Aki bursts out of the car and charges onto Sandy Beach. She crosses a line of snow made brown by blowing sand, slides to a stop, and retreats behind a grass-covered dune. I can’t argue with her judgment. The 60 miles-an-hour gust that stopped her run made the 24 degree ambient temperature feel like 3.
I don’t have any problem convincing the little dog to follow me into the Treadwell woods. The wind rushing through the trees sounds like an express train. It’s calmer in the forest except where fallen trees opened up paths for the wind.
We walk on a path parallel to the beach until reaching the little bay created when the Treadwell Mine tunnels collapsed. There, close up against the rocky shore, a mixed raft of mallards and golden eye ducks find shelter from the wind.
Today Aki and I join an old friend for a walk around Auk Lake. The little poodle has quite a crush on the man even though he is not a dog person. It has taken her awhile but she now has him looking forward to walking with her.
Five inches of snow fell on the trail last night. But this morning the sun shines full onto the mountains. New snow outlines the noses of creatures on the college’s totem poles. One of the poles, the one that stands in a wind-protected area, still wears a coat of frost.
We leave the small campus and walk along the lakeshore. As the sun climbs into the sky, a thin fog rises from the frozen lake. The fog thickens enough to hide the college classroom buildings. If not for the noise of the nearby Glacier Highway, we could be circling a wilderness lake.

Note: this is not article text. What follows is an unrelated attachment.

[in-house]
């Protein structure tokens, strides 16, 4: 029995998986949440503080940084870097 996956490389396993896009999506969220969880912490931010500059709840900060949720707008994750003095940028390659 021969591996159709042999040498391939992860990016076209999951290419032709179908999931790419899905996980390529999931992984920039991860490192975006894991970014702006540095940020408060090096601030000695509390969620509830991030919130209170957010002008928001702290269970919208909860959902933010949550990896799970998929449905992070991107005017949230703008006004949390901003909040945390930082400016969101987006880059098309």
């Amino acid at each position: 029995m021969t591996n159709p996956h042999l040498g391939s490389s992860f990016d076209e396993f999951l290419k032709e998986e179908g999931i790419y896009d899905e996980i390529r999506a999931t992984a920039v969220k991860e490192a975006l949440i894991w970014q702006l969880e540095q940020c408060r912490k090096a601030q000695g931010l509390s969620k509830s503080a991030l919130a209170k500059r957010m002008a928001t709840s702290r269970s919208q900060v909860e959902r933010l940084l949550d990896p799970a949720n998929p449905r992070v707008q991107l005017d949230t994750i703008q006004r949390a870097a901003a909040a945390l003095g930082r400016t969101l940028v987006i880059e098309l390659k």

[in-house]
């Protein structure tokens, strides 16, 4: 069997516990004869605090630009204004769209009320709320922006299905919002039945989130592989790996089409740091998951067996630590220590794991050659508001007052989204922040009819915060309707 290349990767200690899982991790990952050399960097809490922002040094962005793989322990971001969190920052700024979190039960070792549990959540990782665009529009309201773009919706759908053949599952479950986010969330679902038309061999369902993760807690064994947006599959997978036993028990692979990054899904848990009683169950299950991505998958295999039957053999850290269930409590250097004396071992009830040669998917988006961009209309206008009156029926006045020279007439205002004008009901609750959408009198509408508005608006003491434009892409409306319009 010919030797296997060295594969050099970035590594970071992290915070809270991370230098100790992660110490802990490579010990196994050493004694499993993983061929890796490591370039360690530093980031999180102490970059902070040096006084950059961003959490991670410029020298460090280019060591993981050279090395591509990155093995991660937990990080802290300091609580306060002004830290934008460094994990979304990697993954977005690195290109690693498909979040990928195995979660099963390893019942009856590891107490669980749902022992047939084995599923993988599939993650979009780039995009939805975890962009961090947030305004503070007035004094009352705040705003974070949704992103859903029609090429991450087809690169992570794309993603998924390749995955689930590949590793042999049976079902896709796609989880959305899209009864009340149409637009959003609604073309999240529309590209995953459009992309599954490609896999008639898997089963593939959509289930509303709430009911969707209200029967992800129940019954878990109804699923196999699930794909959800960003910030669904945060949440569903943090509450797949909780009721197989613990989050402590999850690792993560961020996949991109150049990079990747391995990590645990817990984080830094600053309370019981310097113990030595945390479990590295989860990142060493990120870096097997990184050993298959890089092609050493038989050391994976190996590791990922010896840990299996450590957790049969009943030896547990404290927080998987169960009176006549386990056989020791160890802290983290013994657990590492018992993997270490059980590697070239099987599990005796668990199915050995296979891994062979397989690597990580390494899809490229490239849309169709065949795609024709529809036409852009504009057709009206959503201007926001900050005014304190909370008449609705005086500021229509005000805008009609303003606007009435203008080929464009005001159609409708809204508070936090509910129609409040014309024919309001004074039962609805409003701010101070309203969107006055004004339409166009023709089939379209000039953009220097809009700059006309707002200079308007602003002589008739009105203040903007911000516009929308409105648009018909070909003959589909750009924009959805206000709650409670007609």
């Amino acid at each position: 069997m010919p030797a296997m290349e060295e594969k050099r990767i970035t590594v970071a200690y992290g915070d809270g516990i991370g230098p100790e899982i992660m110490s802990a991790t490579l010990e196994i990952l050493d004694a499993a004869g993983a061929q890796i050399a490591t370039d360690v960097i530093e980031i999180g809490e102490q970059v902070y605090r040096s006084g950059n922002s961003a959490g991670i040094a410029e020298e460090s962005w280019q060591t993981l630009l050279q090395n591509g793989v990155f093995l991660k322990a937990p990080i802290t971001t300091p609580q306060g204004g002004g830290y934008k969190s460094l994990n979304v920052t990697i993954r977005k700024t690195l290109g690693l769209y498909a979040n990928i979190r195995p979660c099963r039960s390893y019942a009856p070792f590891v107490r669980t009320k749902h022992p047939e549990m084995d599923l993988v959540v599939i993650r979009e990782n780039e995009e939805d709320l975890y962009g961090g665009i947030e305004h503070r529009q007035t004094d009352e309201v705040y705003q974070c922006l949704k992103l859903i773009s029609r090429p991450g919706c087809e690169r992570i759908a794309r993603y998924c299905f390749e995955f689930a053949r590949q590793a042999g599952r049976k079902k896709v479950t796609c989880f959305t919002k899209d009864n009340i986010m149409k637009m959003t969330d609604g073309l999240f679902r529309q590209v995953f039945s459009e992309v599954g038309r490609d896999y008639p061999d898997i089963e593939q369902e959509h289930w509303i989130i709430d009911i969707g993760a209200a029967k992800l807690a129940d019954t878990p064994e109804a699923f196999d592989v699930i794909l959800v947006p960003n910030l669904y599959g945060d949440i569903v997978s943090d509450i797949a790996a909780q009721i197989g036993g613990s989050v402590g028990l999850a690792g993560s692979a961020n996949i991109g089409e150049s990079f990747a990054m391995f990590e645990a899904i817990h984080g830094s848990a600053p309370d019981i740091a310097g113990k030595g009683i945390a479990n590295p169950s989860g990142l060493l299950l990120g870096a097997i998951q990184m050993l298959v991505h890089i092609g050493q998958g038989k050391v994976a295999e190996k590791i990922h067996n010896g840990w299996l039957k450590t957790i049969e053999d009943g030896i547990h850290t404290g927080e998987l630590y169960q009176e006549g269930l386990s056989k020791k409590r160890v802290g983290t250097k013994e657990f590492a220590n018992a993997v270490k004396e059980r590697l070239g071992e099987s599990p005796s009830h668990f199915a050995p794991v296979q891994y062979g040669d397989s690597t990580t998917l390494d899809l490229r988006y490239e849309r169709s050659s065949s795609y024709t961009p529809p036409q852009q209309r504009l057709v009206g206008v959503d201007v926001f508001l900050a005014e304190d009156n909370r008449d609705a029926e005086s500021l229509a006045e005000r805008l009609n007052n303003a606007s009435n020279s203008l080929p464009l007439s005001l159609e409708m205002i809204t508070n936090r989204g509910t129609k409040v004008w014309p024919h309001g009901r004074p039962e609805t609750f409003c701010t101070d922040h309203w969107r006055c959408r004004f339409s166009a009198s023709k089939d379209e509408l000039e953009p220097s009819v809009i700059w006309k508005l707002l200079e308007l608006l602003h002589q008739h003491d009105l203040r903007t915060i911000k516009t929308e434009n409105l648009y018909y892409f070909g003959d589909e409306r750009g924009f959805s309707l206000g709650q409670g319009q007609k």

The trail takes us into thick woods where small streams still run free in spite of several days of cold weather that set ice over the whole lake. I look for animal tracks in the new snow but only find those of people and their dogs.
When the wind blows this morning, it feels like it is below zero F. It is blowing as Aki and I explored the Sheep Creek Delta. The sand has frozen to the consistency of a hardwood floor. Crystallized sea foam marks the latest high tide line on the beach. Salt water that normally retreats back into Gastineau Channel as the tide ebbs has formed a frozen lake on the exposed beach.
We hear an eagle scream and watch another flush three mallards from mouth of the creek. The eagle that screamed soars out from a beachside spruce and makes a half-hearted attempt to do the same. I’ve seen eagles snatch herring, small salmons, and even a steelhead trout from the water. But I never watched one fly off with a duck.
Once, on the Innoko River of Western Alaska, a raven crashed into a young duck. Before it could finish off his prey, he tried to grab another chick. They both escaped.
It was sunny that day on the Innoko like it was when I finished off my morning coffee. The sun was just being swallowed up by a cloudbank when we started this walk. A small patch of sunrise yellow still colors the horizon but soon that will be gone. In a few hours we will have snow.
Needing to have the afternoon free so I can prepare for writing school, I leave the house early this morning. Aki has had her cheese so she doesn’t mind the pre-sunrise departure. We stop at the whale sculpture to watch the sun crack the darkness over Gastineau Channel. Our presence encourages a raft of mallards to slip into the cold water. They work their way over to a patch of water colored yellow by the sunrise. After relieving herself, Aki is ready to go. But she doesn’t complain when I linger to watch the ducks.
In a dusk-like gloam we drive out to North Douglas Island where it is calm and 15 degrees F. Last night’s wind knocked the frost from the trees in Downtown Juneau. But frost feathers that still cling to the roadside brush near the trailhead.
I have to carry the little dog over portions of the trail flooded by the water pouring over the tops of the beaver dams. It’s too cold for wet paws. The sun has reached a dead spruce in the middle of the pond. It draws my eye like a Las Vegas marquee. Whether suffering from the indignity of being carried, or just uncomfortable with cold, Aki refuses to follow me on the trail to the beach. I press on, knowing that she will soon end her strike. She does, flying by me to take the lead.